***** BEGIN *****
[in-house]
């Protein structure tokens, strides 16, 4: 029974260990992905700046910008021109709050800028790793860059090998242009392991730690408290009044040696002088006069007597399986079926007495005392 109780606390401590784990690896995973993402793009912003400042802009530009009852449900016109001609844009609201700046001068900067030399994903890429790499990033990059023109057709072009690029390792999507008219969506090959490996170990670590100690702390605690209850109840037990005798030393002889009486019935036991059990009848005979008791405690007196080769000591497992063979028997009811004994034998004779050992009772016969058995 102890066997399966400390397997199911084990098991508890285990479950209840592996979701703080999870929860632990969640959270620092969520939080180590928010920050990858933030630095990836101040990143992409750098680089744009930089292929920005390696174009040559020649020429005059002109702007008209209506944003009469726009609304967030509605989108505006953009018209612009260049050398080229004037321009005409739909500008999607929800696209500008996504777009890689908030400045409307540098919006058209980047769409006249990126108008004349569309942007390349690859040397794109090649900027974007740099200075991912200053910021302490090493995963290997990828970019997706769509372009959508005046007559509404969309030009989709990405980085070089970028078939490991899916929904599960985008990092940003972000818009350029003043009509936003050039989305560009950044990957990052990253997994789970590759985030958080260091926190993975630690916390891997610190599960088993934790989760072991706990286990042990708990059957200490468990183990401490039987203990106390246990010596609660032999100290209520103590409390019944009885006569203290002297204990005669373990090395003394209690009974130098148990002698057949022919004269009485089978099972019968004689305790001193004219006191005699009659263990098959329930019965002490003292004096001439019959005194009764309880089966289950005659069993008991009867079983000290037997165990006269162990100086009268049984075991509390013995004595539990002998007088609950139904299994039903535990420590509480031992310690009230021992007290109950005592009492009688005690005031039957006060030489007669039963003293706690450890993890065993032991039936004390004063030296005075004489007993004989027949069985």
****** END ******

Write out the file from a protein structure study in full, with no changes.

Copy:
[in-house]
């Protein structure tokens, strides 16, 4: 029974260990992905700046910008021109709050800028790793860059090998242009392991730690408290009044040696002088006069007597399986079926007495005392 109780606390401590784990690896995973993402793009912003400042802009530009009852449900016109001609844009609201700046001068900067030399994903890429790499990033990059023109057709072009690029390792999507008219969506090959490996170990670590100690702390605690209850109840037990005798030393002889009486019935036991059990009848005979008791405690007196080769000591497992063979028997009811004994034998004779050992009772016969058995 102890066997399966400390397997199911084990098991508890285990479950209840592996979701703080999870929860632990969640959270620092969520939080180590928010920050990858933030630095990836101040990143992409750098680089744009930089292929920005390696174009040559020649020429005059002109702007008209209506944003009469726009609304967030509605989108505006953009018209612009260049050398080229004037321009005409739909500008999607929800696209500008996504777009890689908030400045409307540098919006058209980047769409006249990126108008004349569309942007390349690859040397794109090649900027974007740099200075991912200053910021302490090493995963290997990828970019997706769509372009959508005046007559509404969309030009989709990405980085070089970028078939490991899916929904599960985008990092940003972000818009350029003043009509936003050039989305560009950044990957990052990253997994789970590759985030958080260091926190993975630690916390891997610190599960088993934790989760072991706990286990042990708990059957200490468990183990401490039987203990106390246990010596609660032999100290209520103590409390019944009885006569203290002297204990005669373990090395003394209690009974130098148990002698057949022919004269009485089978099972019968004689305790001193004219006191005699009659263990098959329930019965002490003292004096001439019959005194009764309880089966289950005659069993008991009867079983000290037997165990006269162990100086009268049984075991509390013995004595539990002998007088609950139904299994039903535990420590509480031992310690009230021992007290109950005592009492009688005690005031039957006060030489007669039963003293706690450890993890065993032991039936004390004063030296005075004489007993004989027949069985």